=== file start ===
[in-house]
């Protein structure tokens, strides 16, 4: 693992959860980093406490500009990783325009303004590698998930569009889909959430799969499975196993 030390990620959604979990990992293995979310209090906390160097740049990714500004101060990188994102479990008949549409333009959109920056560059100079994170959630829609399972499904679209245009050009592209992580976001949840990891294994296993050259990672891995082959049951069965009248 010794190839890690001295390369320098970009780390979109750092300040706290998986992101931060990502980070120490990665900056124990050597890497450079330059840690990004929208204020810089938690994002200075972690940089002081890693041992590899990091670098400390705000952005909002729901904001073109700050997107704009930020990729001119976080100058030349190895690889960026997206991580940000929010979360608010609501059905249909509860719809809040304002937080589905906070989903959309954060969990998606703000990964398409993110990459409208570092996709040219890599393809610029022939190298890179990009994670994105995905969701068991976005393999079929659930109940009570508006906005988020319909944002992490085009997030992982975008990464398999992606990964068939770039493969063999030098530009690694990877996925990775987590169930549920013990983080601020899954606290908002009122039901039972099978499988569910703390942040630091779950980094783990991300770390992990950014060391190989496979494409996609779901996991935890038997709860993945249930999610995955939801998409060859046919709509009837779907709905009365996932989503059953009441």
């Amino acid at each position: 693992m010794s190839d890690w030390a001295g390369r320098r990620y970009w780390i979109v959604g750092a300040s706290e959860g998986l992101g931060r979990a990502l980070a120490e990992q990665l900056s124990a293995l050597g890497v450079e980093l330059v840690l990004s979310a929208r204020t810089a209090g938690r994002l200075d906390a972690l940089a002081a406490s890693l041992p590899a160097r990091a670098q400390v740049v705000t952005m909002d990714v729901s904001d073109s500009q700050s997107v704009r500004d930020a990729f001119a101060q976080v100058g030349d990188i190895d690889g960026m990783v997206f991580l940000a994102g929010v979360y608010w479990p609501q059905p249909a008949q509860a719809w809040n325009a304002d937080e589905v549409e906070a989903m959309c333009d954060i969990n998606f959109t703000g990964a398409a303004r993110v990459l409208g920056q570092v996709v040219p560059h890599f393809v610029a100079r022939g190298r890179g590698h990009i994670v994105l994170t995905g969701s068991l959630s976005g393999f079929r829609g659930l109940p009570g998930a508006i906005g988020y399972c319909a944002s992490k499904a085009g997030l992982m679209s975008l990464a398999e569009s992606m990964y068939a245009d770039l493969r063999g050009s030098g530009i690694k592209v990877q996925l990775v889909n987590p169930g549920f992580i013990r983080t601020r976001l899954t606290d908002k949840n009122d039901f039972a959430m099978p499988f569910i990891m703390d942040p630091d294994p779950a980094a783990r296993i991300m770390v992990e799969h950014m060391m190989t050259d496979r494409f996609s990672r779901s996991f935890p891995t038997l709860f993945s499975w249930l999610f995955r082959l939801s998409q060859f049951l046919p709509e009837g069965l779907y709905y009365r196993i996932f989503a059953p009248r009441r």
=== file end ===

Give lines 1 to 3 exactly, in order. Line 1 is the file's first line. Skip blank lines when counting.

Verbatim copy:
[in-house]
């Protein structure tokens, strides 16, 4: 693992959860980093406490500009990783325009303004590698998930569009889909959430799969499975196993 030390990620959604979990990992293995979310209090906390160097740049990714500004101060990188994102479990008949549409333009959109920056560059100079994170959630829609399972499904679209245009050009592209992580976001949840990891294994296993050259990672891995082959049951069965009248 010794190839890690001295390369320098970009780390979109750092300040706290998986992101931060990502980070120490990665900056124990050597890497450079330059840690990004929208204020810089938690994002200075972690940089002081890693041992590899990091670098400390705000952005909002729901904001073109700050997107704009930020990729001119976080100058030349190895690889960026997206991580940000929010979360608010609501059905249909509860719809809040304002937080589905906070989903959309954060969990998606703000990964398409993110990459409208570092996709040219890599393809610029022939190298890179990009994670994105995905969701068991976005393999079929659930109940009570508006906005988020319909944002992490085009997030992982975008990464398999992606990964068939770039493969063999030098530009690694990877996925990775987590169930549920013990983080601020899954606290908002009122039901039972099978499988569910703390942040630091779950980094783990991300770390992990950014060391190989496979494409996609779901996991935890038997709860993945249930999610995955939801998409060859046919709509009837779907709905009365996932989503059953009441």
């Amino acid at each position: 693992m010794s190839d890690w030390a001295g390369r320098r990620y970009w780390i979109v959604g750092a300040s706290e959860g998986l992101g931060r979990a990502l980070a120490e990992q990665l900056s124990a293995l050597g890497v450079e980093l330059v840690l990004s979310a929208r204020t810089a209090g938690r994002l200075d906390a972690l940089a002081a406490s890693l041992p590899a160097r990091a670098q400390v740049v705000t952005m909002d990714v729901s904001d073109s500009q700050s997107v704009r500004d930020a990729f001119a101060q976080v100058g030349d990188i190895d690889g960026m990783v997206f991580l940000a994102g929010v979360y608010w479990p609501q059905p249909a008949q509860a719809w809040n325009a304002d937080e589905v549409e906070a989903m959309c333009d954060i969990n998606f959109t703000g990964a398409a303004r993110v990459l409208g920056q570092v996709v040219p560059h890599f393809v610029a100079r022939g190298r890179g590698h990009i994670v994105l994170t995905g969701s068991l959630s976005g393999f079929r829609g659930l109940p009570g998930a508006i906005g988020y399972c319909a944002s992490k499904a085009g997030l992982m679209s975008l990464a398999e569009s992606m990964y068939a245009d770039l493969r063999g050009s030098g530009i690694k592209v990877q996925l990775v889909n987590p169930g549920f992580i013990r983080t601020r976001l899954t606290d908002k949840n009122d039901f039972a959430m099978p499988f569910i990891m703390d942040p630091d294994p779950a980094a783990r296993i991300m770390v992990e799969h950014m060391m190989t050259d496979r494409f996609s990672r779901s996991f935890p891995t038997l709860f993945s499975w249930l999610f995955r082959l939801s998409q060859f049951l046919p709509e009837g069965l779907y709905y009365r196993i996932f989503a059953p009248r009441r």